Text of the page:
Northwestern College holds Self-Defense Training for Students & Employees at its Bridgeview Campus

Criminal Justice Program Coordinator Mark Mitchell demonstrates self-defense tactics using hands-on training for Northwestern College students and staff.

Criminal Justice Program Coordinator Mark Mitchell demonstrates self-defense tactics using hands-on training for Northwestern College students and staff.

Northwestern College’s Bridgeview Campus held a self-defense training for students and employees conducted by its Criminal Justice Program Coordinator Mark Mitchell, a retired Lieutenant of the Palos Hills Police Department. The event was extremely successful with over 100 people attending, including approximately 80 students and 25 employees. The training was designed to induce better awareness of surroundings and demonstrate defense techniques for situations most commonly encountered, especially on college campuses or while traveling to and from them.

Mitchell holds a First Degree Black Belt in Hapkido, a Korean martial art that is a form of self-defense. Hapkido utilizes joint locks, grappling and throwing techniques similar to other martial arts, in addition to kicks, punches, and other striking attacks. Mitchell provided a one hour self-defense training that touched upon awareness, general tips to protect oneself by preventing opportunities for attack, some common sense advice, and actual hands-on demonstrations of self-defense techniques. The program was hosted by Northwestern College’s Student Services Department.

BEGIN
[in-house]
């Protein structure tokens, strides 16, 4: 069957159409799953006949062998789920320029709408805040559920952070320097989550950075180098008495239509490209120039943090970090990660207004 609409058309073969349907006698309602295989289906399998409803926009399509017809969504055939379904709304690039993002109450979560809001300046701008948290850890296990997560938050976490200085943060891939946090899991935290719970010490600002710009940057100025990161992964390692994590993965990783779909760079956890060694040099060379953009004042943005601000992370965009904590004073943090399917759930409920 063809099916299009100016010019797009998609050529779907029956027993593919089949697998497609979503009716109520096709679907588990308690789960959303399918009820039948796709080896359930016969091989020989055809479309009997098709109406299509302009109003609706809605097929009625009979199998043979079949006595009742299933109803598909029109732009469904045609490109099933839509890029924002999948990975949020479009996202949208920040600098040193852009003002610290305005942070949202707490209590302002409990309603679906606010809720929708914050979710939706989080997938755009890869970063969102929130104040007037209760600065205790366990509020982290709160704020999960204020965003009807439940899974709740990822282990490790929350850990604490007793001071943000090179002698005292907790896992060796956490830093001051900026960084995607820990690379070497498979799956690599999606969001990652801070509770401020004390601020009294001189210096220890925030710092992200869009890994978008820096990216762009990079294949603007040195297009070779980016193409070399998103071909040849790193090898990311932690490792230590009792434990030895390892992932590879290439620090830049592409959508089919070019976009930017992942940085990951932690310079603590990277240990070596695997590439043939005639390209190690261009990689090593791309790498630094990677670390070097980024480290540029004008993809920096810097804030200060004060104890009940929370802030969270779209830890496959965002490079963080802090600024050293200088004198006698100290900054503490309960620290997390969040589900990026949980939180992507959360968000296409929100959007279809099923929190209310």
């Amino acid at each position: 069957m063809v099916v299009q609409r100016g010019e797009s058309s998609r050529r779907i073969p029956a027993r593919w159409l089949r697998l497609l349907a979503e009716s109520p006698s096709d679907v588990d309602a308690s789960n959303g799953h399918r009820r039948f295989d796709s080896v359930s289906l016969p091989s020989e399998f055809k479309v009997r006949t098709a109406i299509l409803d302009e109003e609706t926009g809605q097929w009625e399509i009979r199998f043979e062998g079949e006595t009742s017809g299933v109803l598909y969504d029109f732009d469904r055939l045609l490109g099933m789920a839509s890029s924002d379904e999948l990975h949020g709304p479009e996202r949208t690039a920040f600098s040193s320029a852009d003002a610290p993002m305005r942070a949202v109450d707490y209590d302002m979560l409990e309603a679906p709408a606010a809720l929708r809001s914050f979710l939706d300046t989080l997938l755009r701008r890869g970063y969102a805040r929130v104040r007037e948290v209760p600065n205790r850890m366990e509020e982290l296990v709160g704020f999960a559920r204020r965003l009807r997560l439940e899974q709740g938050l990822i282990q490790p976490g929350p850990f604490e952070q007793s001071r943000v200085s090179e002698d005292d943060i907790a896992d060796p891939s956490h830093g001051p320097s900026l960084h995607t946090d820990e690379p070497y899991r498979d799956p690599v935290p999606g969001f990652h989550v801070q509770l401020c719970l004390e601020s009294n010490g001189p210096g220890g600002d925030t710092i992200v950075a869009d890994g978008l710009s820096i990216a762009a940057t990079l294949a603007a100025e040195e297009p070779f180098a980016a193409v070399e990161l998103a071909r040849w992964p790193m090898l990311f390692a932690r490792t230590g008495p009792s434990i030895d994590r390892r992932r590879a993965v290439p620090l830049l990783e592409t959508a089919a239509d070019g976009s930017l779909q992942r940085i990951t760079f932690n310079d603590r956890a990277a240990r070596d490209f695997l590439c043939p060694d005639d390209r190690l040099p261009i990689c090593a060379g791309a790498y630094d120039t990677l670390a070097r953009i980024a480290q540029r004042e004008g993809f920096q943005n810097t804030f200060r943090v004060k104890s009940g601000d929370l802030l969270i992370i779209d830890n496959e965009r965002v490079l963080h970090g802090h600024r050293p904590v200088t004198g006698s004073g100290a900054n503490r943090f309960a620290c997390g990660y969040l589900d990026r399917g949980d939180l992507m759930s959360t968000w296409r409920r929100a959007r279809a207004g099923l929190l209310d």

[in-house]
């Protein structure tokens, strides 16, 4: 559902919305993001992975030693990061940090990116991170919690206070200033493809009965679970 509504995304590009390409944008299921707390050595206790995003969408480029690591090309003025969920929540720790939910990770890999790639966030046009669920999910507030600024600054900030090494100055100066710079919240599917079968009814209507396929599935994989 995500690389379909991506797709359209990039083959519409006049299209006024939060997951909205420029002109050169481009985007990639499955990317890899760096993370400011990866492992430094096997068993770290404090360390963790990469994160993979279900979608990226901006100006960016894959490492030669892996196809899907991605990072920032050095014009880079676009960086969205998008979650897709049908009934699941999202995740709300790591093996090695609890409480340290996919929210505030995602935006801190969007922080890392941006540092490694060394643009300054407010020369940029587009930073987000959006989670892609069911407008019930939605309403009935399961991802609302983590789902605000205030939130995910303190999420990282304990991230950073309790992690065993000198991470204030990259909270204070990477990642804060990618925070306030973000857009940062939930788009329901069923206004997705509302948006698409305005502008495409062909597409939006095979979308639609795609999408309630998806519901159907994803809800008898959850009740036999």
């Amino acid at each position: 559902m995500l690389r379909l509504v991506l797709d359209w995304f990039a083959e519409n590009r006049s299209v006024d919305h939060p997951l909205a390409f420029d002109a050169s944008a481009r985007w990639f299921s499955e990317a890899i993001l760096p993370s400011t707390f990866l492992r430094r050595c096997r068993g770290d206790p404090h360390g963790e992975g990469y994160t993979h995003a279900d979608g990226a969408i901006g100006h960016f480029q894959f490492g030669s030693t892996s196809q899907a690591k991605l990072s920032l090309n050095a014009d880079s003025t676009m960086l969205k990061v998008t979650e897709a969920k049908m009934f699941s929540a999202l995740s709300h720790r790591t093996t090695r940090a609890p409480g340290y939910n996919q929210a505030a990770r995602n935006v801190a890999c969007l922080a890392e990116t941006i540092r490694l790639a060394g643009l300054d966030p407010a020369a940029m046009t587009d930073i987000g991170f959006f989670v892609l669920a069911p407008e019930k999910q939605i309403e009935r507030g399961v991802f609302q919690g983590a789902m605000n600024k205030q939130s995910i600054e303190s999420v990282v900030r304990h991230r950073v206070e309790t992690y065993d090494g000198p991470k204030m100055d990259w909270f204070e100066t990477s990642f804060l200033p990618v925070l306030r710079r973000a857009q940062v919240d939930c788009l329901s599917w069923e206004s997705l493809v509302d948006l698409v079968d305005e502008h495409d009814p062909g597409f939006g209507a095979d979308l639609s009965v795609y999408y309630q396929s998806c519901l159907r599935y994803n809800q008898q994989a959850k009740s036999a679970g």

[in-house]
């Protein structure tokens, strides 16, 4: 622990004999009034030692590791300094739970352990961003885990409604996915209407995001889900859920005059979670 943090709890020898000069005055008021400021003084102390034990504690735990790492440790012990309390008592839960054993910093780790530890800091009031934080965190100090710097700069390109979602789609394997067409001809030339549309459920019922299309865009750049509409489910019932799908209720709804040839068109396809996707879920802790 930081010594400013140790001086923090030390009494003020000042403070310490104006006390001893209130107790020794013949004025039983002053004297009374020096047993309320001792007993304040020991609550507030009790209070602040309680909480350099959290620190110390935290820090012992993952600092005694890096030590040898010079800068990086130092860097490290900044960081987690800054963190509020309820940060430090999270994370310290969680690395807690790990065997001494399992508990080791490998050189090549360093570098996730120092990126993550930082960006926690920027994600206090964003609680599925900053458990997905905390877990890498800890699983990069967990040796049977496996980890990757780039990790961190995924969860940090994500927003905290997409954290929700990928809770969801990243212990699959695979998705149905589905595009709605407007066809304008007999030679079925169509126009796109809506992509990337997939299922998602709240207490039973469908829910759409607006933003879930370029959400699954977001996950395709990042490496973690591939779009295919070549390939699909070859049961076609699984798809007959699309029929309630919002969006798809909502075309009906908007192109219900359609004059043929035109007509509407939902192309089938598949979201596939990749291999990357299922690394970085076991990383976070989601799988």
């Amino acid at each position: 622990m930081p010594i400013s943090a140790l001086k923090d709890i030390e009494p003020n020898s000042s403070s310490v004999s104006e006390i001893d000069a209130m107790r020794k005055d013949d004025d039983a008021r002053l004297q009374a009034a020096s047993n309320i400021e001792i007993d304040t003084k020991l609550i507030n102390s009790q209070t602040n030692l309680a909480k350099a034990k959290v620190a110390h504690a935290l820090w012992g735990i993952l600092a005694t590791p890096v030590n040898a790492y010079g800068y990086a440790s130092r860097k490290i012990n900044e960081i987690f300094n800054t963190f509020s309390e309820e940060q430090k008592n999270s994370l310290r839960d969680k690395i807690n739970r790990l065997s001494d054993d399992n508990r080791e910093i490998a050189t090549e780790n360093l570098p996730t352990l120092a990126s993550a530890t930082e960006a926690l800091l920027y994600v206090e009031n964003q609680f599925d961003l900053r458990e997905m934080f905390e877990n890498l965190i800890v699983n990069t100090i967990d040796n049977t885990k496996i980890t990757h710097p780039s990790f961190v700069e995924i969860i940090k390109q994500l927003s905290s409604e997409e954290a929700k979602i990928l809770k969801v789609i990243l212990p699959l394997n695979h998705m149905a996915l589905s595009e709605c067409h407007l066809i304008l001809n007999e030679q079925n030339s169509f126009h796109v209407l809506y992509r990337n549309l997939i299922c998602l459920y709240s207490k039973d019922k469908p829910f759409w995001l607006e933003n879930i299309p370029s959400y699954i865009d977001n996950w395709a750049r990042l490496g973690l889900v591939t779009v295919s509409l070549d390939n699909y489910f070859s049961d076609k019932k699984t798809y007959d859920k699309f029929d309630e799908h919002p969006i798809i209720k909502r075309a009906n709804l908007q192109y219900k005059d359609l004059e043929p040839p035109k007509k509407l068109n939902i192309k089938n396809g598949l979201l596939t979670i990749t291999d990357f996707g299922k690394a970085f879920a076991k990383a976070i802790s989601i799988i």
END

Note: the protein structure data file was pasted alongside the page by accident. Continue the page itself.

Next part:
“We’re creatures of habit,” noted Mitchell. “Assailants know that if you’re on your cell phone, talking or texting, you’re not paying attention to what’s around you.” He went on to point out the importance of basic awareness of surroundings, awareness when walking, and when approaching your vehicle, especially at night. Further discussion involved decision-making to defend yourself verses fleeing, coupled with a series of “what if” scenarios whereby he walked the attendees through the formulation of response plans in various situations.

Finally, Mitchell demonstrated a series of basic self-defense tactics when presented with an assailant, including how to respond to attacks from the front as well as rear. With respect to armed assailants, he noted various knife and gun disarm time restraints for consideration. Throughout the entire presentation, Mitchell engaged the group and responded to questions raised throughout.

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